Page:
Re: The CVE-10K Problem (fwd)
- To: "Steven M. Christey" <email@example.com>, firstname.lastname@example.org
- Subject: Re: The CVE-10K Problem (fwd)
- From: pmeunier <email@example.com>
- Date: Sat, 13 Jan 2007 14:08:49 -0500
- Delivery-Date: Sat Jan 13 14:37:16 2007
- In-Reply-To: <Pine.GSO.firstname.lastname@example.org>
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Steven M. Christey wrote:
> ---------- Forwarded message ----------
> Date: Fri, 12 Jan 2007 17:20:28 -0500 (EST)
> From: Steven M. Christey <firstname.lastname@example.org>
> To: cve-editorial-board-list@LISTS.MITRE.ORG
> Subject: The CVE-10K Problem
> Well, it's that time. For 2006 so far, we've nearly assigned 7000 CVE
> identifiers. We don't have 100% completeness, but I'd say that for
> the usual sources (major vuln DBs, vendor advisories, Bugtraq etc.)
> there might be another 100 to 1000 CVE's for 2006.
> Given the continued vulnerability growth trends, it's a real
> possibility that in 2007, we run the risk of assigning 9,999 CVE's for
> issues. What to do with the 10,000'th entry is the CVE-10K Problem.
> Here are some possible solutions. Feedback appreciated. We can cover
> this topic in an upcoming telecon, too.
> 1) Keeping the year and moving to hex-based... CVE-2007-9999 would go
> to CVE-2007-A000, etc. Problem: would probably break many apps
> that assume digits only. Benefit: we could handle 65,000 ID's in a
> single year.
> 2) Completely randomize the year portion. We've considered this for a
> number of reasons, because too many people make assumptions based
> on the year portion of the ID already - sometimes it's date of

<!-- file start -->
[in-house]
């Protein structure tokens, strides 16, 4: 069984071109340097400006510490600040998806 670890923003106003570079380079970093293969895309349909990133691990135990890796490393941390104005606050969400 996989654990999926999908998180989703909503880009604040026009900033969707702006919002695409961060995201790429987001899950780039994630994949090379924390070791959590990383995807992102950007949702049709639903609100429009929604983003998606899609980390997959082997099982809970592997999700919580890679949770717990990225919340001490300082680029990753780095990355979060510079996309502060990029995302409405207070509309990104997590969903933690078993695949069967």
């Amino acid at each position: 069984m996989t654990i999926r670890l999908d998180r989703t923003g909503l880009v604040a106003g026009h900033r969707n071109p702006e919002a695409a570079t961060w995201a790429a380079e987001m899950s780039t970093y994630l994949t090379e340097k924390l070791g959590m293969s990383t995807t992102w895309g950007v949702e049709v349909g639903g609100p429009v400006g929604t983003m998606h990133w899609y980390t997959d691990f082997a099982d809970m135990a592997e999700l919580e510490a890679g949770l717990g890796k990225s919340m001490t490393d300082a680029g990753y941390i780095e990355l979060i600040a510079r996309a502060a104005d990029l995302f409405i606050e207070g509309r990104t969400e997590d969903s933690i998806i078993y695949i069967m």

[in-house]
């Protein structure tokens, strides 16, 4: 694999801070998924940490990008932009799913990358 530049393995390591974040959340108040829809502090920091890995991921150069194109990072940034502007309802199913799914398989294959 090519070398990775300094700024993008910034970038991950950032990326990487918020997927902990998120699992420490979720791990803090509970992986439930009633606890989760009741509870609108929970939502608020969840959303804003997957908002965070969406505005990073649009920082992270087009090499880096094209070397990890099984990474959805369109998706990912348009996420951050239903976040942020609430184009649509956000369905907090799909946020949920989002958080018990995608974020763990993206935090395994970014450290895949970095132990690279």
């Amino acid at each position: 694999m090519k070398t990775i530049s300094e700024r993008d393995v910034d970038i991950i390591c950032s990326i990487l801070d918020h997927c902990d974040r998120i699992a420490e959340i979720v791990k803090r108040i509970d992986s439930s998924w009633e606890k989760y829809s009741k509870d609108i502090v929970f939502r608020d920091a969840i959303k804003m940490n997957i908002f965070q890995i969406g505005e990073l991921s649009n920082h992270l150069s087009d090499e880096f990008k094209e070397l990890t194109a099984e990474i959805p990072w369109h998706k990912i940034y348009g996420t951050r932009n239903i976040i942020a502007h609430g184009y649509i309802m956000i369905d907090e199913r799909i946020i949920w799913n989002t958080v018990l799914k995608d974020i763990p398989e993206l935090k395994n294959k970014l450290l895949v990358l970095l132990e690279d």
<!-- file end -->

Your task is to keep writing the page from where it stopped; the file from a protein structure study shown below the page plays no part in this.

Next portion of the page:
> disclosure, sometimes it's date of assignment, sometimes it's
> because of a typo from an authoritative source. Randomization
> would help in some other ways, too. This is the most radical
> approach but has some strengths. Problem: any crude usability is
> lost. Benefit: the possible space of 100 million identifiers
> allows us to pass the problem onto the next generation :) but also
> might allow for less tightly controlled allocation of CVE's
> (although reduced control has serious negative consequences on
> CVE-based quantitative analyses and maintenance costs, so this is
> only a possibility).
> 3) Adding 1000 to the year. Benefit: introduces predictability, and
> it's one of the least radical approaches. It buys us some time.
> Problem: only increases to 20,000 identifiers in a year. Bigger
> problem: the identifier is likely to be thought of as a typo by
> many readers, and automatically "corrected" to the current year,
> which would be an identifier for the wrong issue.
> 4) Keeping the year, and extending the numeric portion to 5 digits.
> Benefit: this preserves the CRUDE utility of the year portion and
> doesn't introduce any alphabetic characters. Problem: some
> tools/products/databases might assume only 8 total digits instead
> of 9, so one digit could get lopped off. Maintenance costs would
> be greater than #2 and #3. It also might affect sorting, but in
> the grand scheme of things, I'm less concerned than I used to be.